Congenital conductive hearing loss due to ossicular deformities can be treated by either rehabilitation with a hearing aid or surgical reconstruction. We present the results of exploratory tympanotomy performed in a large paediatric otolaryngology centre in 67 patients with non-serous congenital conductive hearing loss. Forty-two children had malformation of one or more ossicles without fixation of the stapes, and 19 had fixed stapes.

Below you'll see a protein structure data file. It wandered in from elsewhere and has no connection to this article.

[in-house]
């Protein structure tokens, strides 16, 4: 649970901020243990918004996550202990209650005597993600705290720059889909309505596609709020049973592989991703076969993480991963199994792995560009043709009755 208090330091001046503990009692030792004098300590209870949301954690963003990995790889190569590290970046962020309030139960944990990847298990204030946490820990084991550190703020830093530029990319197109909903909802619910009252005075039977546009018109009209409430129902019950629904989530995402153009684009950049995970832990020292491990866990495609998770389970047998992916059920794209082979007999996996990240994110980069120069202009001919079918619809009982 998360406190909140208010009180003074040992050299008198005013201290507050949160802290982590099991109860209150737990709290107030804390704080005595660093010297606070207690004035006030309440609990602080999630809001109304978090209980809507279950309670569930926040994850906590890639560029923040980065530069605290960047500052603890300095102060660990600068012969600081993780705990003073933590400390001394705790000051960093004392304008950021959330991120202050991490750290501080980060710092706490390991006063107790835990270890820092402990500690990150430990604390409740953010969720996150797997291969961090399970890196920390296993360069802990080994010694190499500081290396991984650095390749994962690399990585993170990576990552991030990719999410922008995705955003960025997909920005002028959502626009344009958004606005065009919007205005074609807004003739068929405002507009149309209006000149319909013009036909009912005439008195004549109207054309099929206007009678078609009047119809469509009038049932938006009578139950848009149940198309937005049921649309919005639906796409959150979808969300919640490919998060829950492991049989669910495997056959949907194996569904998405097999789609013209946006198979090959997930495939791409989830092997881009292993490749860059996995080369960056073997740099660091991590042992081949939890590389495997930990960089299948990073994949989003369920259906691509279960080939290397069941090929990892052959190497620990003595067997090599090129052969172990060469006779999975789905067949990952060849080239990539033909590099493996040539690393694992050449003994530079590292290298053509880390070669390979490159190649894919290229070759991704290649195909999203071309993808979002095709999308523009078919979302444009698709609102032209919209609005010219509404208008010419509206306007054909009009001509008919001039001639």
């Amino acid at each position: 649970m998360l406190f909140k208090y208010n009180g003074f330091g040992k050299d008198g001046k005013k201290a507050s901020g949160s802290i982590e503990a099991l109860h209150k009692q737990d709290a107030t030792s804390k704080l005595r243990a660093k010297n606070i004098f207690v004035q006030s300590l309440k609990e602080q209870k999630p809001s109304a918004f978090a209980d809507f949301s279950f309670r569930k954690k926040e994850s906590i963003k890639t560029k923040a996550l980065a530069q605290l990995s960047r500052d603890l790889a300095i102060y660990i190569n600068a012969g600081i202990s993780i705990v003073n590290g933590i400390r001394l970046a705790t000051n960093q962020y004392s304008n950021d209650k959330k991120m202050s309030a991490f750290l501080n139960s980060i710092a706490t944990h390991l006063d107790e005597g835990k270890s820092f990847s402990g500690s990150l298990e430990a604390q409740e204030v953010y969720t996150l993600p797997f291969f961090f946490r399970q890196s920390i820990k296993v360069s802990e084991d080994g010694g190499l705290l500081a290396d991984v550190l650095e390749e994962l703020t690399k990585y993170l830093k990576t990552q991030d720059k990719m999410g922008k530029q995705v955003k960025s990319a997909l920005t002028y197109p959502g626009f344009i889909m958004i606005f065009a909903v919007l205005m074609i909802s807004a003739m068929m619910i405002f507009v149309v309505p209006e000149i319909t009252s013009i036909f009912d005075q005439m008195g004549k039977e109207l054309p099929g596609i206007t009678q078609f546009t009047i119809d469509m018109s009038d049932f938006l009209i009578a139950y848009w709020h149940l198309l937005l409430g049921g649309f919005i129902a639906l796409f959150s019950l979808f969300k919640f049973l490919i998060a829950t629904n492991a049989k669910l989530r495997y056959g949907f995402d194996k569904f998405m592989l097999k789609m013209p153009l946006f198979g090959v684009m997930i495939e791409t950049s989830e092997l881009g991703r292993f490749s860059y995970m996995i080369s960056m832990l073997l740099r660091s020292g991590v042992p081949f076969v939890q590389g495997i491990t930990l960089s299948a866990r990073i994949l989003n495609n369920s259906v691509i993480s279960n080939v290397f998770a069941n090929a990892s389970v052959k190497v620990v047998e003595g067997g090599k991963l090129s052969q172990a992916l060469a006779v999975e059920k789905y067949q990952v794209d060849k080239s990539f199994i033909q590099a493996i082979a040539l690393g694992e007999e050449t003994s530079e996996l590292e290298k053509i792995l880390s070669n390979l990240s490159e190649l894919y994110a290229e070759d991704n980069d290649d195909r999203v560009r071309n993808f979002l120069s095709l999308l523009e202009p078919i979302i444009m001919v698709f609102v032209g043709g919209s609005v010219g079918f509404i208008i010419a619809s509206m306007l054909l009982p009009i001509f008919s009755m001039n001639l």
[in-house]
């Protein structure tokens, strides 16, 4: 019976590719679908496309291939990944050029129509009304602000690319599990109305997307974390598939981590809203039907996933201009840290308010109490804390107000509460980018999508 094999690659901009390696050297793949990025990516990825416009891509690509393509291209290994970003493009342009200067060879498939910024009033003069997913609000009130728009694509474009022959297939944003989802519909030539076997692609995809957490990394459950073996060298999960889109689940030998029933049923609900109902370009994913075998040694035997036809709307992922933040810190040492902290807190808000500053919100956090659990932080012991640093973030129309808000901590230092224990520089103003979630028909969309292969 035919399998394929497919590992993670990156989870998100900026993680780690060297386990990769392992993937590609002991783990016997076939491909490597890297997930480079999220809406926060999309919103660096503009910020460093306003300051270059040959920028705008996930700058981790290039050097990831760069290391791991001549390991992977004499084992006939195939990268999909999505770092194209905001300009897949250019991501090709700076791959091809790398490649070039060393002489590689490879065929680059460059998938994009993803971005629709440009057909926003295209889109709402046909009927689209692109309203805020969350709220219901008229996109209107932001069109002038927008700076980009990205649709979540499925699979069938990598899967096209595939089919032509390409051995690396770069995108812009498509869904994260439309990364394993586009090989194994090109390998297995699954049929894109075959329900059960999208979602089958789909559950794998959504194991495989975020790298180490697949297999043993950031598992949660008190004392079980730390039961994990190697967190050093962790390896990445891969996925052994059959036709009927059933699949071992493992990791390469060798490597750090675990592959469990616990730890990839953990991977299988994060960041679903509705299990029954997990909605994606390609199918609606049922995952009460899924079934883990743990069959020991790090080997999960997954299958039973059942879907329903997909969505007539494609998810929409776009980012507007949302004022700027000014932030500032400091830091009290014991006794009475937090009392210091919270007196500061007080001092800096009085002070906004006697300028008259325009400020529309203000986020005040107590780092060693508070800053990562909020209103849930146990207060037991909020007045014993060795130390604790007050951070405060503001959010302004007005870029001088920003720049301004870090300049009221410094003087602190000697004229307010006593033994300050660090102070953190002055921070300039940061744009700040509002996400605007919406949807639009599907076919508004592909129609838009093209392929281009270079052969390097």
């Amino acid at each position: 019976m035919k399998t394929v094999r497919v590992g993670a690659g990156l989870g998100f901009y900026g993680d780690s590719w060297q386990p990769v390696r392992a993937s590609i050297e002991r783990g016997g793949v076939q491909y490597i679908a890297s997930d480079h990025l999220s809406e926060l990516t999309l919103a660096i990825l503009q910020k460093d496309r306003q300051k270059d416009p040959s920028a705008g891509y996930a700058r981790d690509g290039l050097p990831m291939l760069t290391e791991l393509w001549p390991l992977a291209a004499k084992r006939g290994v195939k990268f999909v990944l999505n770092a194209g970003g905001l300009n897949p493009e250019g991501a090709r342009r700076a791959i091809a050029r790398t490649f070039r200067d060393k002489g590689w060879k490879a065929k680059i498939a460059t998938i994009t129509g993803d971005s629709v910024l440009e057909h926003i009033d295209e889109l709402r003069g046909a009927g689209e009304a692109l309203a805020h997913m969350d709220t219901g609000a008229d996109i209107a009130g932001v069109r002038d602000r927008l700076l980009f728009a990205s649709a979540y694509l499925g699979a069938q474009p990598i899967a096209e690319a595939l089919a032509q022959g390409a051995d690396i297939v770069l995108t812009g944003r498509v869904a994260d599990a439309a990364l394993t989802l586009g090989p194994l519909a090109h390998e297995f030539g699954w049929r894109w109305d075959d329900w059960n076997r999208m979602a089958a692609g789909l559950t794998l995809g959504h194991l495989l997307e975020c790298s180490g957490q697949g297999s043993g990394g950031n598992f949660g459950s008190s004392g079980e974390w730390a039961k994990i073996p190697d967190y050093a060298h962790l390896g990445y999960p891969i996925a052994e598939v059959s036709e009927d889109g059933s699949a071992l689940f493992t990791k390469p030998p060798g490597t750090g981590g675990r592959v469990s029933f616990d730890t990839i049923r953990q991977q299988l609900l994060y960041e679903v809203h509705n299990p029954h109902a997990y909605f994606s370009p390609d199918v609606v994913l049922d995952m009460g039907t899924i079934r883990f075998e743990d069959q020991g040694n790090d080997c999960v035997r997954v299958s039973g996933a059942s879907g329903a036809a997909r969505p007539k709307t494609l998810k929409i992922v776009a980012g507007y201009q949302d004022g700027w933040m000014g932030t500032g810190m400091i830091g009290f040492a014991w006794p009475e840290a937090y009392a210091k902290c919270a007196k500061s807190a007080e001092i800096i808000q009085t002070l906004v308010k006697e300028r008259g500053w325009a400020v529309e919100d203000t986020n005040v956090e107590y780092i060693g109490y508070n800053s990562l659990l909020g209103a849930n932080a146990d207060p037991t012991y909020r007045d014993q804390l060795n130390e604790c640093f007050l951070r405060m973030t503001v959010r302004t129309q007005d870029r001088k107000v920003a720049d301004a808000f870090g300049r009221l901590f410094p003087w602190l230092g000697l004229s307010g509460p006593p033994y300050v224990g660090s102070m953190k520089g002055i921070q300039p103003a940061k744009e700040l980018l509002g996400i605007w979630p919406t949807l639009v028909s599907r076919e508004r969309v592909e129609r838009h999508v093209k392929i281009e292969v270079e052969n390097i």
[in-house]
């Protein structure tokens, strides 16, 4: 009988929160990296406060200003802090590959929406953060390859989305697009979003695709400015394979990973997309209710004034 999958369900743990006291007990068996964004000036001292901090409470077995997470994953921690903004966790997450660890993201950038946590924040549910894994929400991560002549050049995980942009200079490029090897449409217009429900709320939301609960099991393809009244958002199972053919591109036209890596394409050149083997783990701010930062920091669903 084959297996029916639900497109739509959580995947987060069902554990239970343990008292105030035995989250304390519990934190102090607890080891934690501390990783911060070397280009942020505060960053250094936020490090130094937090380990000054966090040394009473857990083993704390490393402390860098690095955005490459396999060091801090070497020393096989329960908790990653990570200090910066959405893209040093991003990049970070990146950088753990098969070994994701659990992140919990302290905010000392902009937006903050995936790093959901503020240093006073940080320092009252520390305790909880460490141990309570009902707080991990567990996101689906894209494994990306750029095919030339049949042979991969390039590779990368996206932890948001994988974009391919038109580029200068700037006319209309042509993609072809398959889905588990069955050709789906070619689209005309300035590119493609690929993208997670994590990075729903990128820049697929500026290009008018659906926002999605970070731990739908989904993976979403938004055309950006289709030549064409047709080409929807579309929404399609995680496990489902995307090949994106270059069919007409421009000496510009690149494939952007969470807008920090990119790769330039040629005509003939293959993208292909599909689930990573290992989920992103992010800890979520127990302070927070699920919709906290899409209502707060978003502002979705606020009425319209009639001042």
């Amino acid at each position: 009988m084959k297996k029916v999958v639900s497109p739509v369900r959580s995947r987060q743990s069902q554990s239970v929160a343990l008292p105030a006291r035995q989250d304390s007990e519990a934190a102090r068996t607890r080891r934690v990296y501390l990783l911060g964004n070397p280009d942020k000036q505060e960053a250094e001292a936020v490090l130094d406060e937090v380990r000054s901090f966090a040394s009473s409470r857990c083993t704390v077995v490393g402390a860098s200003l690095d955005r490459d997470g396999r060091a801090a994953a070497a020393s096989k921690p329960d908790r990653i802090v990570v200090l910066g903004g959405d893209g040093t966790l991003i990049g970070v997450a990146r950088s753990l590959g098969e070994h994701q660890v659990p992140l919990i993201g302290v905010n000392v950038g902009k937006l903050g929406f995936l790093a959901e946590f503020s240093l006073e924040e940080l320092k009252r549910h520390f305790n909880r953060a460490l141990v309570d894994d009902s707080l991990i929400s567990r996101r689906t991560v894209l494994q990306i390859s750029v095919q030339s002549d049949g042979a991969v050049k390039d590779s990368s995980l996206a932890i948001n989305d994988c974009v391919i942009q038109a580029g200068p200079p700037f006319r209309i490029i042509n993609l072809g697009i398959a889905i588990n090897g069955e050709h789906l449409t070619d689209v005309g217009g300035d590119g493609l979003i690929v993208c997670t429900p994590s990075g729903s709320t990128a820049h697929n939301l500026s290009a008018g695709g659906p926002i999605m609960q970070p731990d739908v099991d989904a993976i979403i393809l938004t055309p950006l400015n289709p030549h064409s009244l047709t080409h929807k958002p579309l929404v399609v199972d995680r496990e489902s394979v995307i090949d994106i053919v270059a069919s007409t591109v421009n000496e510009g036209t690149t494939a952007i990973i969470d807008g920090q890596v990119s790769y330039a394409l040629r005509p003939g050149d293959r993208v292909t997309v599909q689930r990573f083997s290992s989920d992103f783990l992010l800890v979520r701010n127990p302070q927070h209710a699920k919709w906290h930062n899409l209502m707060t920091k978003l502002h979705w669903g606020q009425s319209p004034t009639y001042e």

In 26 cases, the surgeon decided not to perform surgical correction. Seven operated patients were lost to follow-up. As a group, 47 per cent of the patients who underwent reconstruction showed no significant benefit from surgery, with post-operative air-bone gaps (ABG) greater than 30 dB. Assessment of the results by pathology showed that 64 per cent of the patients with mobile stapes had an air-bone gap within 30 dB compared to only 33 per cent of the patients with fixed stapes. One patient sustained severe sensorineural loss after the procedure. Considering that exploratory tympanotomy is a relatively minimal, benign procedure but that findings during exploration may exclude the option of reconstruction (in 39 per cent of our patients), we suggest exploring the ear, but in a more realistic, informed way.